Top 3 ways for Young Women to Make More Money
We seem to choose jobs that are gendered. It seems less intimidating and somehow easier to avoid the jobs that are predominantly male. But it will mean significantly less money over the course of your career. And the skills and interests you already have can be used in a lot of other places that make much more money. Imagine too that if more of us these jobs, they would be a lot less gendered – think about how law, medicine and accounting are now completely feasible choices for women, unlike even 20 years ago.
What can you do?
1) Think differently about your talents and find the jobs that pay more
a) like to knit or sew? The same detailed focus, working with your hands and following patterns is required for engineering.
b) great at organizing, doing events, or getting others moving? The same skillset is required for project management, operations or supply chain management.
c) love to design your room or clothes and make them look beautiful? The same eye for art, color, and flow is required for game design and you maybe you could even help shift the industry to making more products for women and girls.
d) Enjoy helping others, understanding their problems and solving them? Go into a field like sales which is moving towards a problem solving approach v. a buy what I have to sell mode. Or become a manager; managers must manage their people and on 10% are actually considered effective.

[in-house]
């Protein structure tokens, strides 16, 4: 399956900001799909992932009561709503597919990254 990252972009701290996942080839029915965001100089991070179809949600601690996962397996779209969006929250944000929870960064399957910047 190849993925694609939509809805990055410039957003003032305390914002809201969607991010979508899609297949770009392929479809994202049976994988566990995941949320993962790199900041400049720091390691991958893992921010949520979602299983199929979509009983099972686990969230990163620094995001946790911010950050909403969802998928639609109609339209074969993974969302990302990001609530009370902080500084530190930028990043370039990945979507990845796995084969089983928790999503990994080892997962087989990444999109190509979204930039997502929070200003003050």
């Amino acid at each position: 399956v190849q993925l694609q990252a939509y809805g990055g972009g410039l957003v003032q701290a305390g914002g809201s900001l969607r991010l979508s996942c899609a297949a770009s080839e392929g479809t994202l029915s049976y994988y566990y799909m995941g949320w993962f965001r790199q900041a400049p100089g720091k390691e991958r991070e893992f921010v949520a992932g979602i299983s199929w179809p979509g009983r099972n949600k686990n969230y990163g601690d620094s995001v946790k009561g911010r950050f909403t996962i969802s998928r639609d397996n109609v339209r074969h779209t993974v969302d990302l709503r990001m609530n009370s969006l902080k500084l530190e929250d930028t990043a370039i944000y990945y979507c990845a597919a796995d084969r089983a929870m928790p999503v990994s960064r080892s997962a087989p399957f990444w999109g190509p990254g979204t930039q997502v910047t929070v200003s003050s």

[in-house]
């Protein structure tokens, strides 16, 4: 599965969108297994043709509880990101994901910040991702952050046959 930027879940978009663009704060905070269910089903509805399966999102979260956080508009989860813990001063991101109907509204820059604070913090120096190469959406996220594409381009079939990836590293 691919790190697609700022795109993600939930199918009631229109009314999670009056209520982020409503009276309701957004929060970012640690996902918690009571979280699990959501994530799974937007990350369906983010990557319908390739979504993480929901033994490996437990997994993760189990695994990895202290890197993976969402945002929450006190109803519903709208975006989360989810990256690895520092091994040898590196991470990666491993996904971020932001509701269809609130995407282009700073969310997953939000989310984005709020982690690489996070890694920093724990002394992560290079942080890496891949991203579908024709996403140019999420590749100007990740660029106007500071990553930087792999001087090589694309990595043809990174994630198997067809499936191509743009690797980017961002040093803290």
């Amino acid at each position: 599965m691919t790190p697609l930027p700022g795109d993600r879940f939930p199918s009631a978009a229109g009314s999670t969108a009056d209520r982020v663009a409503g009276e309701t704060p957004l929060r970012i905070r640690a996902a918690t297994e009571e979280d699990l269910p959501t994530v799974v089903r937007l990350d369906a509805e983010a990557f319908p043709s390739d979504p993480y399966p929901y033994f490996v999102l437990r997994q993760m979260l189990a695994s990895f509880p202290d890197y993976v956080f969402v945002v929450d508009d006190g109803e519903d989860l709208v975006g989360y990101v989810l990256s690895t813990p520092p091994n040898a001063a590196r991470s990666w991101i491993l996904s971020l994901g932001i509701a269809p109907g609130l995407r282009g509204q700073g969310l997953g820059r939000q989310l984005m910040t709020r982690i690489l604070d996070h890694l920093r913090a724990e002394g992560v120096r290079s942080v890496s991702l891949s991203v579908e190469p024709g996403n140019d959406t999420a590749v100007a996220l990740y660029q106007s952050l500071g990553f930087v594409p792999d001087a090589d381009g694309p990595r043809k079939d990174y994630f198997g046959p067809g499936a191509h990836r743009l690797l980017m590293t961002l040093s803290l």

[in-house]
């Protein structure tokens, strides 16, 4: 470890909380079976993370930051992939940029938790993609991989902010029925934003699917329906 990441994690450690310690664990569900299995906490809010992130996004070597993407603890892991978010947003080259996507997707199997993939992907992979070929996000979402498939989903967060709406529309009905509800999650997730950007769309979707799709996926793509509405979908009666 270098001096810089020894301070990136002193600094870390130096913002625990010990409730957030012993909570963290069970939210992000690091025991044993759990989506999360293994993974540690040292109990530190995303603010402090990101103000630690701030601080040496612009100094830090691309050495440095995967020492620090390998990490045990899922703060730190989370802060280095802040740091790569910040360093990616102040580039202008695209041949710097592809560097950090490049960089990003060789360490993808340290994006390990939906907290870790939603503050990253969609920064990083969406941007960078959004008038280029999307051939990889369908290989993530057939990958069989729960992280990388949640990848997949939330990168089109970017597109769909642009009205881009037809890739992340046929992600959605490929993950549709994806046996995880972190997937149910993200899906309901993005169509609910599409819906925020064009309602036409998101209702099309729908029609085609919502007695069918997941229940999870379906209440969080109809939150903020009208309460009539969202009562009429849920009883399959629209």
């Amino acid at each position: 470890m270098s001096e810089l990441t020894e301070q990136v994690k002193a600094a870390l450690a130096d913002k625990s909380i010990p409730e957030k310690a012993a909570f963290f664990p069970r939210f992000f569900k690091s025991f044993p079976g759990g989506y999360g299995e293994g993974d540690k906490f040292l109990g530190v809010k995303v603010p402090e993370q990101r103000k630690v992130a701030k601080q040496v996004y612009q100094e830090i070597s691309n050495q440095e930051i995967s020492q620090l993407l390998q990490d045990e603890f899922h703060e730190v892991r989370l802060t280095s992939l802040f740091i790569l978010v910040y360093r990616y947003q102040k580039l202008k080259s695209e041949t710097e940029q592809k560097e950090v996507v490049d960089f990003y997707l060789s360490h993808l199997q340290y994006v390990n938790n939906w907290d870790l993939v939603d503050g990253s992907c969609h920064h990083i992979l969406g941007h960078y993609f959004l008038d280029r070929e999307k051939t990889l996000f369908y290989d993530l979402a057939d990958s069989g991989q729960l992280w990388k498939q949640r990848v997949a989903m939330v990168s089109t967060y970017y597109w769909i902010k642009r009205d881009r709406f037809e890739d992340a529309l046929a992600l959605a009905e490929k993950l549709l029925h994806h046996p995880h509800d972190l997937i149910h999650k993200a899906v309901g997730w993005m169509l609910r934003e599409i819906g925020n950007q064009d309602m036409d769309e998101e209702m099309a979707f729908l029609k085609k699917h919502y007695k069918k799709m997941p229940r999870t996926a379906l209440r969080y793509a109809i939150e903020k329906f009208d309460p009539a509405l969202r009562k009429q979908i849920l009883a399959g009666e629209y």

e) What else? Reply with your ideas.
2) Evaluate what your major is worth before embarking on it. The AAUW has a very useful calculator to help you decide.
3) Don’t worry about whether there are enough women in your chosen industry; instead, seek support. Find the area you work in and then find the women that are already there. Seek support from other women if you are in a male dominated field. There are many affinity groups and places to go for help online and in your region.
Set yourself up for long term financial stability and career growth by thinking outside the box with your career choices. Ready to roll?
© Jodi Detjen, 2014